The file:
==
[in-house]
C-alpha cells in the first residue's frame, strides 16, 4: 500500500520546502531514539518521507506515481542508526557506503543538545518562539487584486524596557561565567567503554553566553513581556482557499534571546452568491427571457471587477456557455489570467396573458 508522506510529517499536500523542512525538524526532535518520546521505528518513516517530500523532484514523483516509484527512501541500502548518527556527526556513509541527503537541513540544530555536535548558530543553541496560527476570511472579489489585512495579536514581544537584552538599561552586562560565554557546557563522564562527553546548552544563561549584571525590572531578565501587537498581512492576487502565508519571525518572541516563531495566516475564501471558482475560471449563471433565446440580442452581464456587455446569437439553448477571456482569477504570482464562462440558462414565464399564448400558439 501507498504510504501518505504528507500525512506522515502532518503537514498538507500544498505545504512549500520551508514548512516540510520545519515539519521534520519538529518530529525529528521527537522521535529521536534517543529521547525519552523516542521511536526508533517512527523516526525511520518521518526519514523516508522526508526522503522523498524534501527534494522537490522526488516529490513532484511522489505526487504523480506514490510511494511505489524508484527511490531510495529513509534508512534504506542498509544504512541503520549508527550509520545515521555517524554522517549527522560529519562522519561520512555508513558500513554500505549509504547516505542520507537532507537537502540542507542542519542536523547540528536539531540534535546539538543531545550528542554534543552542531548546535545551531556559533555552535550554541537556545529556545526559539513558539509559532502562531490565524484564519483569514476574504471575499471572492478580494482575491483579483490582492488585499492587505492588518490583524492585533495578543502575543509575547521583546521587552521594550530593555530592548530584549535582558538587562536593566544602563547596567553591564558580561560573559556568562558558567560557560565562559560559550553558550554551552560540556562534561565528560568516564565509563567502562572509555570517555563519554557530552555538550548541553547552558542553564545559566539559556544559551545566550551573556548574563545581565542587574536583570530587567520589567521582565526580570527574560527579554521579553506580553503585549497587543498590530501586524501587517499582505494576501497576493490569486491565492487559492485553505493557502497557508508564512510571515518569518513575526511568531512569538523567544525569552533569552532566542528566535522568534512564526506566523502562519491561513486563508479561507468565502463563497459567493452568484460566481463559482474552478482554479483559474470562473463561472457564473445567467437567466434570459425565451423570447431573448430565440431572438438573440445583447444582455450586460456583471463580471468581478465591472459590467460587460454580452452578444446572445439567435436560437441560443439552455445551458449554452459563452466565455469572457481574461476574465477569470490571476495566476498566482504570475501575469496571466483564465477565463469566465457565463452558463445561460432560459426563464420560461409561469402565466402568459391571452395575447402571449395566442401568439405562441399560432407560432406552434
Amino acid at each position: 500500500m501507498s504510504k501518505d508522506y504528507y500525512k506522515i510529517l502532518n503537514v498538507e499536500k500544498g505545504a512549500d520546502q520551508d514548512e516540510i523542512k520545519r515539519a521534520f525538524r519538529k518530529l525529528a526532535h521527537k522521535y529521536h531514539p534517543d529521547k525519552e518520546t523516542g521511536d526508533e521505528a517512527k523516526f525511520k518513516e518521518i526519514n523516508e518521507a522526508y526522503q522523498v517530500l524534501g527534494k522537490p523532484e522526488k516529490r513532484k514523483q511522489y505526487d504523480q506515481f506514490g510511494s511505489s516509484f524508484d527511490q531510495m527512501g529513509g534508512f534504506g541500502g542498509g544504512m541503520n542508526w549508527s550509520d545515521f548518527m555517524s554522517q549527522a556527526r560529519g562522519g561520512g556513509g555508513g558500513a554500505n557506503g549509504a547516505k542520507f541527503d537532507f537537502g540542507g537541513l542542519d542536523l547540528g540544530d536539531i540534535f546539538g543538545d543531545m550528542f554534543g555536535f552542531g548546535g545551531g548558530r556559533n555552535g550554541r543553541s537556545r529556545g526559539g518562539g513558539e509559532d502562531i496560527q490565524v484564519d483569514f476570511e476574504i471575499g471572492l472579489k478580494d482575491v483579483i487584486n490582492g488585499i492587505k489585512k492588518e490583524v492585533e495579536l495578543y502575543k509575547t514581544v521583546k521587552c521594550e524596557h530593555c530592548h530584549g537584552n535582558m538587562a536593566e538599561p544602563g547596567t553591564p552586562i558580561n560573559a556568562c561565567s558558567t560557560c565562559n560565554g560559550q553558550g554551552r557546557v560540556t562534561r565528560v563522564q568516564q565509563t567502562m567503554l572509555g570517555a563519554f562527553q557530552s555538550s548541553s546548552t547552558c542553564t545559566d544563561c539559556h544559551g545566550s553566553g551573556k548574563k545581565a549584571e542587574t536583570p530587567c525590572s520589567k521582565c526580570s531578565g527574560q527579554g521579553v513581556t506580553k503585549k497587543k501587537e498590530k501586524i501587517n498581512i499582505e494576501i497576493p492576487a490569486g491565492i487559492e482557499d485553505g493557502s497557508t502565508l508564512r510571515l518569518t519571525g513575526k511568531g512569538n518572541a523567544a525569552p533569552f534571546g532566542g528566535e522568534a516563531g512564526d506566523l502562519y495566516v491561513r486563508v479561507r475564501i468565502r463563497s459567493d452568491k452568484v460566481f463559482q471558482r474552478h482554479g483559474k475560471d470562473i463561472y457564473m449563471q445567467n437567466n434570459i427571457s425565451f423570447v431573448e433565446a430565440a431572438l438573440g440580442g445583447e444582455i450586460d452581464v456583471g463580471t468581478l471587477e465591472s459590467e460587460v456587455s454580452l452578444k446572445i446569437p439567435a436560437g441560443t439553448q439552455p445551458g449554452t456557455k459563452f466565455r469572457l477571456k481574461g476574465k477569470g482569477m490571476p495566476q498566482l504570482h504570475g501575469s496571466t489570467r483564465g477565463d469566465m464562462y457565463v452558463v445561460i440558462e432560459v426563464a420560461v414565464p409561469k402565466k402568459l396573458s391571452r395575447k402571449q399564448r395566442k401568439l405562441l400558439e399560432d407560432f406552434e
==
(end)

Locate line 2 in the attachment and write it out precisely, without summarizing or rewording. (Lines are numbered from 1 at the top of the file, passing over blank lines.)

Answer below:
C-alpha cells in the first residue's frame, strides 16, 4: 500500500520546502531514539518521507506515481542508526557506503543538545518562539487584486524596557561565567567503554553566553513581556482557499534571546452568491427571457471587477456557455489570467396573458 508522506510529517499536500523542512525538524526532535518520546521505528518513516517530500523532484514523483516509484527512501541500502548518527556527526556513509541527503537541513540544530555536535548558530543553541496560527476570511472579489489585512495579536514581544537584552538599561552586562560565554557546557563522564562527553546548552544563561549584571525590572531578565501587537498581512492576487502565508519571525518572541516563531495566516475564501471558482475560471449563471433565446440580442452581464456587455446569437439553448477571456482569477504570482464562462440558462414565464399564448400558439 501507498504510504501518505504528507500525512506522515502532518503537514498538507500544498505545504512549500520551508514548512516540510520545519515539519521534520519538529518530529525529528521527537522521535529521536534517543529521547525519552523516542521511536526508533517512527523516526525511520518521518526519514523516508522526508526522503522523498524534501527534494522537490522526488516529490513532484511522489505526487504523480506514490510511494511505489524508484527511490531510495529513509534508512534504506542498509544504512541503520549508527550509520545515521555517524554522517549527522560529519562522519561520512555508513558500513554500505549509504547516505542520507537532507537537502540542507542542519542536523547540528536539531540534535546539538543531545550528542554534543552542531548546535545551531556559533555552535550554541537556545529556545526559539513558539509559532502562531490565524484564519483569514476574504471575499471572492478580494482575491483579483490582492488585499492587505492588518490583524492585533495578543502575543509575547521583546521587552521594550530593555530592548530584549535582558538587562536593566544602563547596567553591564558580561560573559556568562558558567560557560565562559560559550553558550554551552560540556562534561565528560568516564565509563567502562572509555570517555563519554557530552555538550548541553547552558542553564545559566539559556544559551545566550551573556548574563545581565542587574536583570530587567520589567521582565526580570527574560527579554521579553506580553503585549497587543498590530501586524501587517499582505494576501497576493490569486491565492487559492485553505493557502497557508508564512510571515518569518513575526511568531512569538523567544525569552533569552532566542528566535522568534512564526506566523502562519491561513486563508479561507468565502463563497459567493452568484460566481463559482474552478482554479483559474470562473463561472457564473445567467437567466434570459425565451423570447431573448430565440431572438438573440445583447444582455450586460456583471463580471468581478465591472459590467460587460454580452452578444446572445439567435436560437441560443439552455445551458449554452459563452466565455469572457481574461476574465477569470490571476495566476498566482504570475501575469496571466483564465477565463469566465457565463452558463445561460432560459426563464420560461409561469402565466402568459391571452395575447402571449395566442401568439405562441399560432407560432406552434